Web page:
Outlook: As OPEC+ remains diligent and cautious about bringing production back to market, ongoing shut-ins from Gulf of Mexico oil and gas producers are assisting to pull down inventories of petroleum. Equities are well off earlier highs, tempering gains in energy so far today. The energy complex is higher today with WTI up near 54 cents, ULSD up 60 points, RBOB up 20 points, natural gas up 22 cents and Conway is up more than 2 cents.
- Ports in Houston, Galveston, Freeport and Texas City are preparing for Tropical Storm Nicholas, which is expected to make landfall in the next 48 hours. Nicholas is the 14th named storm of the Atlantic hurricane season and is expected to bring flooding rains to Houston and parts of Louisiana that are still recovering from Ida.
- As of yesterday, the Bureau of Safety and Environmental Enforcement estimated 49% of oil production, about 884,000 bpd, remained offline in the Gulf of Mexico.
- The Louisiana Offshore Oil Port (LOOP) is fully operational.
- The market is awaiting China’s import quotas for private refineries which are anticipated to come soon.
- Libya’s Es Sider port, the largest oil terminal in the country, is said to have been shut due to protesters.
- Iran and the IAEA have come to an agreement which will allow inspectors to replace damaged surveillance cameras and memory cards at atomic sites.
- OilX analysts saw globally the oil market was undersupplied by 2.1 million bpd in August, more than the deficit of 1.8 million bpd in July. In addition to robust demand, they point to weaker US supplies from Hurricane Ida, declines in mature oil fields in Angola and Nigeria and outages in Kazakhstan and Mexico.
- The Dec21/Dec22 WTI “red spread” is $5.05, up 34 cents on the day, an indicator of tightening supply. Backwardation has been increasing in recent weeks and the current spread is above the low of $3.48 on August 19 and below $7.39 on July 6.
- Goldman Sachs suggests oil prices are likely to rally next quarter amid stronger demand and diminishing supplies. I would agree that upside risk outweighs downside in the coming months.
- Bank of America suggests a colder than normal winter could push oil prices towards $100 early next year.
- As of 10:14 am CDT: November Brent is $0.43 higher to 73.35, the U.S. dollar index is 0.030 higher at 92.612 while the nearby e-mini S&P 500 futures contract is down 4.50 at 4453.75.
- After dipping to a low of 1.8970 less than a month ago, nearby ULSD has staged a recovery to trade at 2.1567 currently. The 2.2100 price point is now clearly visible again as resistance which if closed above would open the door to 2018 highs above 2.4000.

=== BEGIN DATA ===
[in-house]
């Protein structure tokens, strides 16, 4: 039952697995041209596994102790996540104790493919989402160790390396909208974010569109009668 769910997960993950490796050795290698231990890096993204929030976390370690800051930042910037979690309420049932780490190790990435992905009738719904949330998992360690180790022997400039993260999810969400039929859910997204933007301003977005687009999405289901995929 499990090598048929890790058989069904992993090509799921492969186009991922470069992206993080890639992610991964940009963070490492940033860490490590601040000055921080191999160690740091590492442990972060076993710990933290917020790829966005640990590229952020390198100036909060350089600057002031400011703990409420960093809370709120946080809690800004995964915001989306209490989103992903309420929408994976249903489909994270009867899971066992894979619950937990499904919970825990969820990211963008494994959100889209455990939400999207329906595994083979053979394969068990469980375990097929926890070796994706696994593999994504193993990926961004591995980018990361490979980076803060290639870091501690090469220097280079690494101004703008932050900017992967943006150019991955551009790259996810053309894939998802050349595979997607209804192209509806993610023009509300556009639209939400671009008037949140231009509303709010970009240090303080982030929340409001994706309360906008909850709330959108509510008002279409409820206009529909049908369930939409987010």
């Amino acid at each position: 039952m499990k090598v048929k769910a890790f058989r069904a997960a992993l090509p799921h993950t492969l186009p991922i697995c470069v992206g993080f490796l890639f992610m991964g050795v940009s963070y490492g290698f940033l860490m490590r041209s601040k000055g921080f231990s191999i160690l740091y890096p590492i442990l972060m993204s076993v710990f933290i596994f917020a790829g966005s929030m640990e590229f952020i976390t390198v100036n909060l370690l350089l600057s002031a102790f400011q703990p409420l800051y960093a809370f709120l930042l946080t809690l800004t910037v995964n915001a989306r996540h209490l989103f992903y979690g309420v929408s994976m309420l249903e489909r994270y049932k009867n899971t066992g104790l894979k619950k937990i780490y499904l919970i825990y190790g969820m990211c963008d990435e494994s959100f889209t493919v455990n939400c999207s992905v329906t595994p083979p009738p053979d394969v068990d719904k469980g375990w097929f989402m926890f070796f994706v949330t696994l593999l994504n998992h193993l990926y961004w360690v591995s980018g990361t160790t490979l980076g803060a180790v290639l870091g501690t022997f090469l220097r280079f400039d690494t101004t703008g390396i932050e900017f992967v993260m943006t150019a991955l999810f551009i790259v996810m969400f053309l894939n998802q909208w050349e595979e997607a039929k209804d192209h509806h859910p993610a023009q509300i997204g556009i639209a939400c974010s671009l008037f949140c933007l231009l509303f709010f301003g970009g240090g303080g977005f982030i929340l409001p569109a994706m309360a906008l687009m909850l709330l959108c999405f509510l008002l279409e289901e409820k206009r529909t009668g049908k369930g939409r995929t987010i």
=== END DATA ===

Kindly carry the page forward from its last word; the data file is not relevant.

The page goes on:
- Refineries in the Gulf have been quicker to come back online than oil and gas production in the Gulf of Mexico, however some large issues remain. Three of nine refineries impacted by Hurricane Ida remain idled. Phillips 66’s 255,600 bpd Alliance refinery was the hardest hit and it could take months for that refinery to be back and operational. In fact, Bloomberg reports they are contemplating idling the refinery because repairs may be too costly, according to a source familiar with the operation.
- Propane should remain an eager participant in upside price moves across the complex. Conway propane's value as a percent to WTI's is 73%, well above the 5-year average near 48%.
- Natural gas futures are rallying today with current trade in the nearby October contract up 22 cents to $5.1580. Natural gas held in storage sits at 2.923 tcf, down from the five year average of 3.186 tcf.
- As of yesterday, the Bureau of Safety and Environmental Enforcement estimates 54% of natural gas production in the Gulf of Mexico remained shut-in.
- High costs of natural gas should translate to higher electricity prices paid in the coming months, which suggests the Consumer Price Index will increase, which would diminish the validity of the Federal Reserve’s insistence that inflation is temporary, Bloomberg opines.
World Oil Supply and Demand estimates from OPEC’s September monthly report (in millions of bpd):